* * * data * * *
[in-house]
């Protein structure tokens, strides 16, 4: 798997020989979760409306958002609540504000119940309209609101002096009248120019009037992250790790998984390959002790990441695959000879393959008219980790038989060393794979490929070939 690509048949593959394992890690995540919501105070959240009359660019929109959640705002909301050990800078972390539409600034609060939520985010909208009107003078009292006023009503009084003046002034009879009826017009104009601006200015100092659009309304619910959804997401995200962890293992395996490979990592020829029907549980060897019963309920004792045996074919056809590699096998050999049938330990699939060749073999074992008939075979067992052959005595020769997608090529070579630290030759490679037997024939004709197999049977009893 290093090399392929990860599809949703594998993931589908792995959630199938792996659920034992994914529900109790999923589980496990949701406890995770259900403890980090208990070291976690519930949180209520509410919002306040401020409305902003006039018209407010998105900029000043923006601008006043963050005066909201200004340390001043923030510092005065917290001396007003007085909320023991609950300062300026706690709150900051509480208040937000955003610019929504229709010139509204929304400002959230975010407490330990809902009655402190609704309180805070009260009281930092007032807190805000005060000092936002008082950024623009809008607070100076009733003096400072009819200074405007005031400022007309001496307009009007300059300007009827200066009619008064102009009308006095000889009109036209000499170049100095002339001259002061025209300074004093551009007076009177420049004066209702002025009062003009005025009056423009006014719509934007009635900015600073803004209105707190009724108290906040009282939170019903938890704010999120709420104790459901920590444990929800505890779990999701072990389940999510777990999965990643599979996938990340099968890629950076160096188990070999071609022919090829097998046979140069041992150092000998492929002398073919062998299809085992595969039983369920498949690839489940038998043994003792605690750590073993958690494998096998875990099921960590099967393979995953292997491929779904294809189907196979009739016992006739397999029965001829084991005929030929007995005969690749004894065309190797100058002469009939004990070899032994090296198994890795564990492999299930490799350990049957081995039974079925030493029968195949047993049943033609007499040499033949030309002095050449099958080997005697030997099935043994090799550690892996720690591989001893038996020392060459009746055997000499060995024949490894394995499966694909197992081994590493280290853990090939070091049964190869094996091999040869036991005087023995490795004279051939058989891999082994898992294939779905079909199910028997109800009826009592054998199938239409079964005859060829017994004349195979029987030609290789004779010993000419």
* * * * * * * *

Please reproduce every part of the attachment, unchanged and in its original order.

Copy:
[in-house]
């Protein structure tokens, strides 16, 4: 798997020989979760409306958002609540504000119940309209609101002096009248120019009037992250790790998984390959002790990441695959000879393959008219980790038989060393794979490929070939 690509048949593959394992890690995540919501105070959240009359660019929109959640705002909301050990800078972390539409600034609060939520985010909208009107003078009292006023009503009084003046002034009879009826017009104009601006200015100092659009309304619910959804997401995200962890293992395996490979990592020829029907549980060897019963309920004792045996074919056809590699096998050999049938330990699939060749073999074992008939075979067992052959005595020769997608090529070579630290030759490679037997024939004709197999049977009893 290093090399392929990860599809949703594998993931589908792995959630199938792996659920034992994914529900109790999923589980496990949701406890995770259900403890980090208990070291976690519930949180209520509410919002306040401020409305902003006039018209407010998105900029000043923006601008006043963050005066909201200004340390001043923030510092005065917290001396007003007085909320023991609950300062300026706690709150900051509480208040937000955003610019929504229709010139509204929304400002959230975010407490330990809902009655402190609704309180805070009260009281930092007032807190805000005060000092936002008082950024623009809008607070100076009733003096400072009819200074405007005031400022007309001496307009009007300059300007009827200066009619008064102009009308006095000889009109036209000499170049100095002339001259002061025209300074004093551009007076009177420049004066209702002025009062003009005025009056423009006014719509934007009635900015600073803004209105707190009724108290906040009282939170019903938890704010999120709420104790459901920590444990929800505890779990999701072990389940999510777990999965990643599979996938990340099968890629950076160096188990070999071609022919090829097998046979140069041992150092000998492929002398073919062998299809085992595969039983369920498949690839489940038998043994003792605690750590073993958690494998096998875990099921960590099967393979995953292997491929779904294809189907196979009739016992006739397999029965001829084991005929030929007995005969690749004894065309190797100058002469009939004990070899032994090296198994890795564990492999299930490799350990049957081995039974079925030493029968195949047993049943033609007499040499033949030309002095050449099958080997005697030997099935043994090799550690892996720690591989001893038996020392060459009746055997000499060995024949490894394995499966694909197992081994590493280290853990090939070091049964190869094996091999040869036991005087023995490795004279051939058989891999082994898992294939779905079909199910028997109800009826009592054998199938239409079964005859060829017994004349195979029987030609290789004779010993000419």